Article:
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Abstract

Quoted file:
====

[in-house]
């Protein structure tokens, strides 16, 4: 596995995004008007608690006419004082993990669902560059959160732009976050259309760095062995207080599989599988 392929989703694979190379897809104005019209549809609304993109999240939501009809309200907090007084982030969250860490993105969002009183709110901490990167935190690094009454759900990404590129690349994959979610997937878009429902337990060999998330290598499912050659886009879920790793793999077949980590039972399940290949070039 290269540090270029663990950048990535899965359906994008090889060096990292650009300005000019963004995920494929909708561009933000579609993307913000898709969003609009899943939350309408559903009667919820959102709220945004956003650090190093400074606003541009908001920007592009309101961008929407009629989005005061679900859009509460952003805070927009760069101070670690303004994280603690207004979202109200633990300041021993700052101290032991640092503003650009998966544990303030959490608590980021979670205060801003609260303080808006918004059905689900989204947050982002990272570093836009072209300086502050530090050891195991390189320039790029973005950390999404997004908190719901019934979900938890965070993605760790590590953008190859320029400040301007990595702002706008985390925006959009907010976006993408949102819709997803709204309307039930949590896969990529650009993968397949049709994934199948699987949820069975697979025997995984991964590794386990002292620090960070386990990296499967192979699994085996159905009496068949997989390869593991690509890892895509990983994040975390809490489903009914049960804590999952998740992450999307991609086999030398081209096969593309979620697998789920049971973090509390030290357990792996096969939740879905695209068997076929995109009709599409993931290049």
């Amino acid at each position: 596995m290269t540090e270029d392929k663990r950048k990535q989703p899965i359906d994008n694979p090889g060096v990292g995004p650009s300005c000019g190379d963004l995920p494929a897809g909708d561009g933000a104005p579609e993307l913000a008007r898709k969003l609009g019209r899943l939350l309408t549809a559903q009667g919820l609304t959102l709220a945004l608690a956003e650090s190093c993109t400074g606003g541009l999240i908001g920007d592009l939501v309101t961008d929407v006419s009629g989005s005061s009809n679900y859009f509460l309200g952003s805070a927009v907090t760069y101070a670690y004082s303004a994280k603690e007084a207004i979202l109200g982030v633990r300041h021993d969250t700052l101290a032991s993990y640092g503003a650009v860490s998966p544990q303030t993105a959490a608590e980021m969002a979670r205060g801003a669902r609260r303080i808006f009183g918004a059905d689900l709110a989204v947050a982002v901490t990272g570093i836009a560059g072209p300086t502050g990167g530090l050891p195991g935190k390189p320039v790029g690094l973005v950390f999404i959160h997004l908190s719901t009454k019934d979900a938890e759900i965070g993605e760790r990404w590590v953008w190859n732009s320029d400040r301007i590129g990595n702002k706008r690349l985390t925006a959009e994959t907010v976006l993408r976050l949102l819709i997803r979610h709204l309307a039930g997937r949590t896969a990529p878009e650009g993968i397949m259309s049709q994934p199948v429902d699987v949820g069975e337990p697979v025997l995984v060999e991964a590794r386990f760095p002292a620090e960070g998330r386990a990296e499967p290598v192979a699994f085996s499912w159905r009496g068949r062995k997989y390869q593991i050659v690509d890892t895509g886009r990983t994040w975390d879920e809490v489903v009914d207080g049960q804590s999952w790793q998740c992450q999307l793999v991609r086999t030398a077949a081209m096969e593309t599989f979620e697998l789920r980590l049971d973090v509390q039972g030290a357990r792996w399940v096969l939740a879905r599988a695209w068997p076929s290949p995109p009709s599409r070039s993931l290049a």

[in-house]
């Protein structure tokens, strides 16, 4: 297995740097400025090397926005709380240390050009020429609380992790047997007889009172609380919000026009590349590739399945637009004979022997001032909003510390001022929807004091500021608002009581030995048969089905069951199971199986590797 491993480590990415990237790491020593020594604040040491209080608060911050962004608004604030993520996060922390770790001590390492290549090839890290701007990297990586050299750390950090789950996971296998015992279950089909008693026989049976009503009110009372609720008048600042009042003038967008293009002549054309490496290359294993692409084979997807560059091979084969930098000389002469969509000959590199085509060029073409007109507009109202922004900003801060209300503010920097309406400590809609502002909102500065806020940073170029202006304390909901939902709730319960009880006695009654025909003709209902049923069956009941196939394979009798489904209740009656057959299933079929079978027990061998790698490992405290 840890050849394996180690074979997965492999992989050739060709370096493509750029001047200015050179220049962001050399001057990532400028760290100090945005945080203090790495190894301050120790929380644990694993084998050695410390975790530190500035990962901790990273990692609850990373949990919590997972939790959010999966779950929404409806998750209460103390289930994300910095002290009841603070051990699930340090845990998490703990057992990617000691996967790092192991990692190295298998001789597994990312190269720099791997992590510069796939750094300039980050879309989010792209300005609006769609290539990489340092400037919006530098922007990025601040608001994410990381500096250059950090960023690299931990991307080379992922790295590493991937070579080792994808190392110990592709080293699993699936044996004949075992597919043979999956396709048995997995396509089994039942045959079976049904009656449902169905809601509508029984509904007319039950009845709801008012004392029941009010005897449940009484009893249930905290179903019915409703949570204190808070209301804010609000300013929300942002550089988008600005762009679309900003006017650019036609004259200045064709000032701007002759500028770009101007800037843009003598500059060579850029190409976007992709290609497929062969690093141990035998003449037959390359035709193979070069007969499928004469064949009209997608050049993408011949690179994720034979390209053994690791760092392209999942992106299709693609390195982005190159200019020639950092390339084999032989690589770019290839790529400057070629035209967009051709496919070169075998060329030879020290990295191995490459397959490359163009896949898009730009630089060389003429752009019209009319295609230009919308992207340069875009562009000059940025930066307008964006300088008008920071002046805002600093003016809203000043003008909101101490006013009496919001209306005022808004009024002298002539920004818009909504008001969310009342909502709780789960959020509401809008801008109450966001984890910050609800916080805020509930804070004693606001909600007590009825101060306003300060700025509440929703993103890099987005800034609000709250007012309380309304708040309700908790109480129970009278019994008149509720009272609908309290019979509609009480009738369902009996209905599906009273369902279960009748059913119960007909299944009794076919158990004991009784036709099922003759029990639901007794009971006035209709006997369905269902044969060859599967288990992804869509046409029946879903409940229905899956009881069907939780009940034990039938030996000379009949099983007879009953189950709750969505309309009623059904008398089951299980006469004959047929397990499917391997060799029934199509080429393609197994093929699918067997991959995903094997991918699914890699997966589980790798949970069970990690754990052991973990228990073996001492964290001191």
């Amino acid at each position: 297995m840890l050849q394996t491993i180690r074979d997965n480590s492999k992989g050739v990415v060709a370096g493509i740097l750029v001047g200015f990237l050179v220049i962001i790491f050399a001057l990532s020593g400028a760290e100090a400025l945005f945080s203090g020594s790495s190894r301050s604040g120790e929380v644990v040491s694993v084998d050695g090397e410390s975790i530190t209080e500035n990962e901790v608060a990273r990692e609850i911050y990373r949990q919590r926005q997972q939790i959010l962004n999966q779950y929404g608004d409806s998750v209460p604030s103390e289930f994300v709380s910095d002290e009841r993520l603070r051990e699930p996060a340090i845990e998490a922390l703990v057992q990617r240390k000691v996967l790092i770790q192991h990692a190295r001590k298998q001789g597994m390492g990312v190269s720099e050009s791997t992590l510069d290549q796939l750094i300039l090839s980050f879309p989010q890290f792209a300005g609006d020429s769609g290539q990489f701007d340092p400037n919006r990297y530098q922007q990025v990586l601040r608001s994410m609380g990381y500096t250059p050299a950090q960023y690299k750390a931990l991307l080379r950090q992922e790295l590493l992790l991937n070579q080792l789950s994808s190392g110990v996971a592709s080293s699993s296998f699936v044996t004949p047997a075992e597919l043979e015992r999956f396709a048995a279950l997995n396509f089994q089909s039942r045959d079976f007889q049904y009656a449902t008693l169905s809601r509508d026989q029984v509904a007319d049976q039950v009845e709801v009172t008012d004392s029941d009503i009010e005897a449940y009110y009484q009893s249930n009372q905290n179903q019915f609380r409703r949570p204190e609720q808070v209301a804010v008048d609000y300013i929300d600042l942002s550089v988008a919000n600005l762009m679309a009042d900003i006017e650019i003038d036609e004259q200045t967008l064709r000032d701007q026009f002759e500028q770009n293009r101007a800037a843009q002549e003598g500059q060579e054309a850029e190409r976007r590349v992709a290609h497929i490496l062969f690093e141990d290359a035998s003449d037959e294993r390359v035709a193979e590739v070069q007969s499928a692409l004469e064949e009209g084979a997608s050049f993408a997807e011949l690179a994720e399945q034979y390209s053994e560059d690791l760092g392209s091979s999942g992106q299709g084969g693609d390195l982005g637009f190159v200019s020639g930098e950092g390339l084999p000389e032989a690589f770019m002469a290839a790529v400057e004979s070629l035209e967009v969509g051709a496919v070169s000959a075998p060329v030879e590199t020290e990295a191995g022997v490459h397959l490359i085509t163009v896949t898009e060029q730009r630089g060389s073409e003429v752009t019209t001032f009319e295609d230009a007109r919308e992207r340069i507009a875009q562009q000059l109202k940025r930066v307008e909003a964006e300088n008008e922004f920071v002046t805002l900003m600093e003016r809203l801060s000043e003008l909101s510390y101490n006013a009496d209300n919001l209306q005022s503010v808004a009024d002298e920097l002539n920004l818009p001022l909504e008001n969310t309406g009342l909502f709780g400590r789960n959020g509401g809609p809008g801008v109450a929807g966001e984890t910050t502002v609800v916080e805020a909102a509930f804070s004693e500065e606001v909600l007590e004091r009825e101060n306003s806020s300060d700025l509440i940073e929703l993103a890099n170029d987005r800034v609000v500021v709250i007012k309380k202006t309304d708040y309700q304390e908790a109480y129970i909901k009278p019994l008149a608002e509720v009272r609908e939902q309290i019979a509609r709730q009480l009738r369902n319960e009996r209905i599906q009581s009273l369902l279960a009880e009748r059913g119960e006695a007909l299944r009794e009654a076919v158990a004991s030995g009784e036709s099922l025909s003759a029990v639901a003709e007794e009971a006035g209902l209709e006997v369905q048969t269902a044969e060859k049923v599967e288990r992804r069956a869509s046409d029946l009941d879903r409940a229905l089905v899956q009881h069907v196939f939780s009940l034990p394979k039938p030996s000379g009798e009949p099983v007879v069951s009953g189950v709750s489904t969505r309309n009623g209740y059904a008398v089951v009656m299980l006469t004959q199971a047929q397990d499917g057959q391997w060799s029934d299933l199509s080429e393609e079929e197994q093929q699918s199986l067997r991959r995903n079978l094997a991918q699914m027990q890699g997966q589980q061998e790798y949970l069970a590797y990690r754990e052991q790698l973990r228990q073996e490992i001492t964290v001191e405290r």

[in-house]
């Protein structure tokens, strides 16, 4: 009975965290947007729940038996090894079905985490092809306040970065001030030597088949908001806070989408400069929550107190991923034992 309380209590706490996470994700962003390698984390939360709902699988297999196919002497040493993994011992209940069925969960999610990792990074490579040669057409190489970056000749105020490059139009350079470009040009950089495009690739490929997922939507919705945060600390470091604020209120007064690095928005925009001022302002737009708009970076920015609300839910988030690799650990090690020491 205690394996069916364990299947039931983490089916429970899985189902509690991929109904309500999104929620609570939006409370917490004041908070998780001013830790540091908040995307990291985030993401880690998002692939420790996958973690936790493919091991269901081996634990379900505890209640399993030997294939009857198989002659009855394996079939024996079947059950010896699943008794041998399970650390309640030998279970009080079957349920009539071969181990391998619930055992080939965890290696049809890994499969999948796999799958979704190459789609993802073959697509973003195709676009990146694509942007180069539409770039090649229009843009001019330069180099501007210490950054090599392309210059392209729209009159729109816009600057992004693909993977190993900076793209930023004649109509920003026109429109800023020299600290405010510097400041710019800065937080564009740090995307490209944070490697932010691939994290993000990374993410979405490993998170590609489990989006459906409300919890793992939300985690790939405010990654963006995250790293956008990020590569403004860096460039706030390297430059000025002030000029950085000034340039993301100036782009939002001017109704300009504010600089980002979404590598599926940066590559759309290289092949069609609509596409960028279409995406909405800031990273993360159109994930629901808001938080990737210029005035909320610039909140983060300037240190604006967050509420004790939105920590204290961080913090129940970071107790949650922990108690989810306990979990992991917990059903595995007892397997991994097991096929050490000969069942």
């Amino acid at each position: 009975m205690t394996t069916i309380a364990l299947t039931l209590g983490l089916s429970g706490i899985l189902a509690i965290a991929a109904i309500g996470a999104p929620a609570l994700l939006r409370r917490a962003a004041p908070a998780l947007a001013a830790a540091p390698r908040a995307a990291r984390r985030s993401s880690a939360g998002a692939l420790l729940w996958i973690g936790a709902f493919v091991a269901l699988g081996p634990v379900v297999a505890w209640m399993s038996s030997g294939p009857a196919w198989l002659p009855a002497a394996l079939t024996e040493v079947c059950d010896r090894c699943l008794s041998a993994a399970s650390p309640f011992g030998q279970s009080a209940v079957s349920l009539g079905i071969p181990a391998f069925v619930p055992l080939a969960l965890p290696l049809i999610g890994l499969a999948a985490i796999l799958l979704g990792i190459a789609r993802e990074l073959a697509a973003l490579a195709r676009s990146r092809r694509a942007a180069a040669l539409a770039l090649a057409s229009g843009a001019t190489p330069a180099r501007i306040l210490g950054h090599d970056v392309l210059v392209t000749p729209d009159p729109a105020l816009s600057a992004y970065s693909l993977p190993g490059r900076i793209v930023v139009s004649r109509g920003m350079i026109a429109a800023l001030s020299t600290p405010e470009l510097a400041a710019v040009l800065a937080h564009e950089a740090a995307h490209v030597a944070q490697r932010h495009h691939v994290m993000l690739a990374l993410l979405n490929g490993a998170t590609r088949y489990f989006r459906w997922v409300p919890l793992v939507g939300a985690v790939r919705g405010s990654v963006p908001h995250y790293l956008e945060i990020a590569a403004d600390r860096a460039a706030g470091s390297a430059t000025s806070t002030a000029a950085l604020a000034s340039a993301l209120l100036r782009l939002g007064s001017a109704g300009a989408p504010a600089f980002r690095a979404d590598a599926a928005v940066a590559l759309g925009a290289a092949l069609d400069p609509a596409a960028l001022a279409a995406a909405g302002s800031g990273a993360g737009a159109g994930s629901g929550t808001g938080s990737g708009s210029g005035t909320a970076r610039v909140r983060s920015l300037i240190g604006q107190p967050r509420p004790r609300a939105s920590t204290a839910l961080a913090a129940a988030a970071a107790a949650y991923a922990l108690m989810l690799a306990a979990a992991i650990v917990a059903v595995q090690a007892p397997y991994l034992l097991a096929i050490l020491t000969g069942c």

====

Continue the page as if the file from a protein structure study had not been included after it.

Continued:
Delaware is home to the majority of shareholder class action litigations related to mergers and acquisitions (M&A). These cases usually result in settlements that provide shareholders with only disclosure in exchange for a broad release of future claims, which encompasses unknown and federal security claims. The Delaware Court of Chancery must review and approve these settlements under Delaware Rule 23(e), which has been interpreted as creating a fiduciary duty for the court to protect the interests of absent shareholders. Nevertheless, Delaware has a history of routinely approving disclosure-only settlements with laxity. Recently, members of the court have begun discussing the issues with this process and, in some cases, have begun rejecting settlements that were previously likely to be approved. This active discussion, combined with the discretion given to the individual members of the court to make their own business judgment, has resulted in each developing their own method of reviewing disclosure-only settlements and applying their fiduciary duty. After developing a backdrop of the prototypical M&A case and the rules that define the court’s role, this Note reviews recent decisions of each member of the court in order to understand their individual method of reviewing settlements and how they apply their duty to shareholders in this process. This Note then identifies the interest group theory as a potential explanation for the external factors that may influence the court’s diverging methodologies. This Note concludes that in order to create a more consistent standard that fully applies the court’s fiduciary duty to shareholders, the Court of Chancery should (1) adopt a new materiality standard based on the merits of the case at filing, and (2) limit approval to settlements that have releases that are proportional to the relief provided to shareholders.

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